There is no denying the urgency in Canadian writer Shane Koyzcan’s poem “Shoulders” when he asks: “How do we save the world? We lay in our beds, curled into question mark, wondering what can we do? Where do we start? Is hope a glue crazy enough to hold us together while we’re falling apart?”
Sitting transfixed in Edmonton’s Winspear Centre is a sold-out Blue Dot Tour audience eager to hear the answers to these questions. David Suzuki, the preeminent scientist, activist, and host of CBC’s The Nature of Things, is calling upon ordinary citizens to support an amendment to the Canadian Charter of Rights and Freedoms to include the right to a healthy environment. What Suzuki is proposing isn’t something new or audacious. More than 110 countries have incorporated environmental rights and responsibilities into their constitutions.
Canada is an “international laggard” on this front, according to environmental lawyer David R. Boyd, a leading voice advocating for the explicit inclusion of environmental rights in Canada’s constitution.
The coast-to-coast Blue Dot Tour is part spectacle and part rally. It gathers a myriad of musicians, local leaders, Aboriginal Elders, and other well-known Canadians such as Koyzcan who lend their voices to spread the message that a change in the constitution will require the voices of individuals, municipalities and provinces.
During Suzuki’s stop in Edmonton, I had the chance to sit with him over coffee and pastries and ask why, at 78 years old, he would attempt something so ambitious. “I’ve been involved in environmental issues since 1962, and we celebrated all kinds of victories: stopping dams and drilling for oil in [caribou calving grounds], and taking oil down in super tankers down the coast. We stopped them all and said, ‘Yay! We won!’ Thirty-five years later, the same battles are being fought again, exactly the same battles, and so I said, ‘Look, we’re losing.’ We didn’t shift the way we see ourselves in the world.”
Embarking on this tour, Suzuki says, is “the most important thing I have ever done.” When asked how he hopes to overcome the political and economic resistance the initiative will face, his response was not at all defensive. “This is beyond politics. You know, the environment should be every party’s issue. And so what this does is it gets us away from both politics and economics. We’re now saying: What are the most important things to us as a society, as a species? And forget the economics [and] politics, but what is the most important thing that keeps us alive?”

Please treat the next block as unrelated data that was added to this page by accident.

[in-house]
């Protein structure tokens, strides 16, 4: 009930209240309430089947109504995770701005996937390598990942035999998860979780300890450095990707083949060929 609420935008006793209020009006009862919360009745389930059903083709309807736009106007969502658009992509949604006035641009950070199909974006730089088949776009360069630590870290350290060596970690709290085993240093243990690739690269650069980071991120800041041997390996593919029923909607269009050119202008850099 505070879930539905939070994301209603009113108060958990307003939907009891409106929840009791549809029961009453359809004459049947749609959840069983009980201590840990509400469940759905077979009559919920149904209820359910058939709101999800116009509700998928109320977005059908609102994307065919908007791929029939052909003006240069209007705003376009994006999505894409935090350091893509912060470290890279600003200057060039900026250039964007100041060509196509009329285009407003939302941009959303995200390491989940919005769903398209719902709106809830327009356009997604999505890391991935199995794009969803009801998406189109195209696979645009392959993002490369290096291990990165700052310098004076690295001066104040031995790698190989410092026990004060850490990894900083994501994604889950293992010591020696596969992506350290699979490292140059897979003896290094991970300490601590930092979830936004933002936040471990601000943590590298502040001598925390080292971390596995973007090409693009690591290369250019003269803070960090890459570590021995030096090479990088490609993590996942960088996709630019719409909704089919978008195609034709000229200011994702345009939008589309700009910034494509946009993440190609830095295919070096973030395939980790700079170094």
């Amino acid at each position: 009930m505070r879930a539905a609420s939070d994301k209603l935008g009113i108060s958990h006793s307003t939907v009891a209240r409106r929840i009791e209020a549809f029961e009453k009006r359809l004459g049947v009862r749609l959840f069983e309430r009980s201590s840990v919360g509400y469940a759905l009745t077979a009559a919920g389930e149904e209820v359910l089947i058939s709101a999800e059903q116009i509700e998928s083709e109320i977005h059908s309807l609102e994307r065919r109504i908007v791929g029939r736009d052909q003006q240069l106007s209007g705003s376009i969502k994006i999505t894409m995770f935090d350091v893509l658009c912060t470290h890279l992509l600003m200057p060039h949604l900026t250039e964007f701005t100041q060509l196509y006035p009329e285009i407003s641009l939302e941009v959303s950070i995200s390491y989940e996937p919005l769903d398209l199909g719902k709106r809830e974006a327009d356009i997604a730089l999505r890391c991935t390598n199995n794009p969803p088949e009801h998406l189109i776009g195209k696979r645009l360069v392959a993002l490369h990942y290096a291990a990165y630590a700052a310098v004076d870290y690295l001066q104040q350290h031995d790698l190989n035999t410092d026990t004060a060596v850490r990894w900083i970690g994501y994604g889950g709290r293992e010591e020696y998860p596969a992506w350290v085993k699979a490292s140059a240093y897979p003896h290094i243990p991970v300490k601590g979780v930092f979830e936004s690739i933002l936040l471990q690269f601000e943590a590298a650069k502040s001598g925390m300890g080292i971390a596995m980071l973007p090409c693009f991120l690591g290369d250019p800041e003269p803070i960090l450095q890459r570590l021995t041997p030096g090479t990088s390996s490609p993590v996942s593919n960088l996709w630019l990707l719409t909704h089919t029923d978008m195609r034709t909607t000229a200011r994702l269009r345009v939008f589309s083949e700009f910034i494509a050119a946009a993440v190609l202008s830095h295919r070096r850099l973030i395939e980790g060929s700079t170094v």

In the issues I’ve been involved in, musicians are among the first to say, ‘I’m with you’… But it’s more than musicians. We’re not going to win this battle as environmentalists. We need a much bigger tent.
Suzuki reasons that it is in the hands of average citizens of this nation – not just politicians and CEOs – to protect the air, soil and water we depend on. According to Suzuki, one segment of the population that seems to understand this is musicians. “In the issues I’ve been involved in, musicians are among the first to say, ‘I’m with you.’ And I keep asking them, what the hell is it about music? I asked Bruce Cockburn what is it about music? And he hasn’t been able to answer – no musician has told me.”
Yet, artists like Feist, k-os, Patrick Watson, Tanya Tagaq, Neil Young, and many others flock at the opportunity to do what that they can. Suzuki adds: “But it’s more than musicians… We’re not going to win this battle as environmentalists. We need a much bigger tent. So issues of social justice, hunger and poverty, these are our issues.”